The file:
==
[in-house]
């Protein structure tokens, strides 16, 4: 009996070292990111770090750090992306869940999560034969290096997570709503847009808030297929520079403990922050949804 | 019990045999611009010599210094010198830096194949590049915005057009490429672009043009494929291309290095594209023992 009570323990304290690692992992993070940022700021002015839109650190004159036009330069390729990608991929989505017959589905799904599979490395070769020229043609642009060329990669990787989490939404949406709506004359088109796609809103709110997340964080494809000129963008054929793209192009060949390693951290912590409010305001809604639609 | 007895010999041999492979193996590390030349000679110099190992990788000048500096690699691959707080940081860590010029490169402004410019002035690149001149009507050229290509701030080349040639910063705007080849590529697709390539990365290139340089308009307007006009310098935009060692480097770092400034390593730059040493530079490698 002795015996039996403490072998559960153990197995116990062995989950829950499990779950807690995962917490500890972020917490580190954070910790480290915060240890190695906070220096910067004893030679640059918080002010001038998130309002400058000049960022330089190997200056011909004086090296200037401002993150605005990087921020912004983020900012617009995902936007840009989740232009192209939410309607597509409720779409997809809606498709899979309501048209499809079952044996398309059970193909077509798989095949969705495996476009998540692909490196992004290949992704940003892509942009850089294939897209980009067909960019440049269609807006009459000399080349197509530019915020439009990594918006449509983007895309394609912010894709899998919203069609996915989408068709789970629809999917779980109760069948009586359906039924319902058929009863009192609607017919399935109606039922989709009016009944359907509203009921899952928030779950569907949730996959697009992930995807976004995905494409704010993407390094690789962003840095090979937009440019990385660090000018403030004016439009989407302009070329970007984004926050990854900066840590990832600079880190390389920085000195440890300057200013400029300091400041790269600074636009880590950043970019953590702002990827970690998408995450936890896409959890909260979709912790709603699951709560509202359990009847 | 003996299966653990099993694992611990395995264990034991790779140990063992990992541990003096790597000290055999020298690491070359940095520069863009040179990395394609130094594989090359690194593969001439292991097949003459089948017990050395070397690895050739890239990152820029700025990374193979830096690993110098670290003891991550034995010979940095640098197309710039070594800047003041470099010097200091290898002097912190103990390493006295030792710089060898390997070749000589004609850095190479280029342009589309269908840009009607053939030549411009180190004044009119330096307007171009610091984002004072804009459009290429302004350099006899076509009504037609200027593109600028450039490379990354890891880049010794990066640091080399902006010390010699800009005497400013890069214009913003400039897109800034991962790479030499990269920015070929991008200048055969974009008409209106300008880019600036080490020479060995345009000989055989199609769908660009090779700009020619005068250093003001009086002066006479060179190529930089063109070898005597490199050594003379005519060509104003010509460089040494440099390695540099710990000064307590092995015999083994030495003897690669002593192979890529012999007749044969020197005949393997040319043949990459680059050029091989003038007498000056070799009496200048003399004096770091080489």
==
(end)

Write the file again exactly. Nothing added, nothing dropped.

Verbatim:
[in-house]
């Protein structure tokens, strides 16, 4: 009996070292990111770090750090992306869940999560034969290096997570709503847009808030297929520079403990922050949804 | 019990045999611009010599210094010198830096194949590049915005057009490429672009043009494929291309290095594209023992 009570323990304290690692992992993070940022700021002015839109650190004159036009330069390729990608991929989505017959589905799904599979490395070769020229043609642009060329990669990787989490939404949406709506004359088109796609809103709110997340964080494809000129963008054929793209192009060949390693951290912590409010305001809604639609 | 007895010999041999492979193996590390030349000679110099190992990788000048500096690699691959707080940081860590010029490169402004410019002035690149001149009507050229290509701030080349040639910063705007080849590529697709390539990365290139340089308009307007006009310098935009060692480097770092400034390593730059040493530079490698 002795015996039996403490072998559960153990197995116990062995989950829950499990779950807690995962917490500890972020917490580190954070910790480290915060240890190695906070220096910067004893030679640059918080002010001038998130309002400058000049960022330089190997200056011909004086090296200037401002993150605005990087921020912004983020900012617009995902936007840009989740232009192209939410309607597509409720779409997809809606498709899979309501048209499809079952044996398309059970193909077509798989095949969705495996476009998540692909490196992004290949992704940003892509942009850089294939897209980009067909960019440049269609807006009459000399080349197509530019915020439009990594918006449509983007895309394609912010894709899998919203069609996915989408068709789970629809999917779980109760069948009586359906039924319902058929009863009192609607017919399935109606039922989709009016009944359907509203009921899952928030779950569907949730996959697009992930995807976004995905494409704010993407390094690789962003840095090979937009440019990385660090000018403030004016439009989407302009070329970007984004926050990854900066840590990832600079880190390389920085000195440890300057200013400029300091400041790269600074636009880590950043970019953590702002990827970690998408995450936890896409959890909260979709912790709603699951709560509202359990009847 | 003996299966653990099993694992611990395995264990034991790779140990063992990992541990003096790597000290055999020298690491070359940095520069863009040179990395394609130094594989090359690194593969001439292991097949003459089948017990050395070397690895050739890239990152820029700025990374193979830096690993110098670290003891991550034995010979940095640098197309710039070594800047003041470099010097200091290898002097912190103990390493006295030792710089060898390997070749000589004609850095190479280029342009589309269908840009009607053939030549411009180190004044009119330096307007171009610091984002004072804009459009290429302004350099006899076509009504037609200027593109600028450039490379990354890891880049010794990066640091080399902006010390010699800009005497400013890069214009913003400039897109800034991962790479030499990269920015070929991008200048055969974009008409209106300008880019600036080490020479060995345009000989055989199609769908660009090779700009020619005068250093003001009086002066006479060179190529930089063109070898005597490199050594003379005519060509104003010509460089040494440099390695540099710990000064307590092995015999083994030495003897690669002593192979890529012999007749044969020197005949393997040319043949990459680059050029091989003038007498000056070799009496200048003399004096770091080489």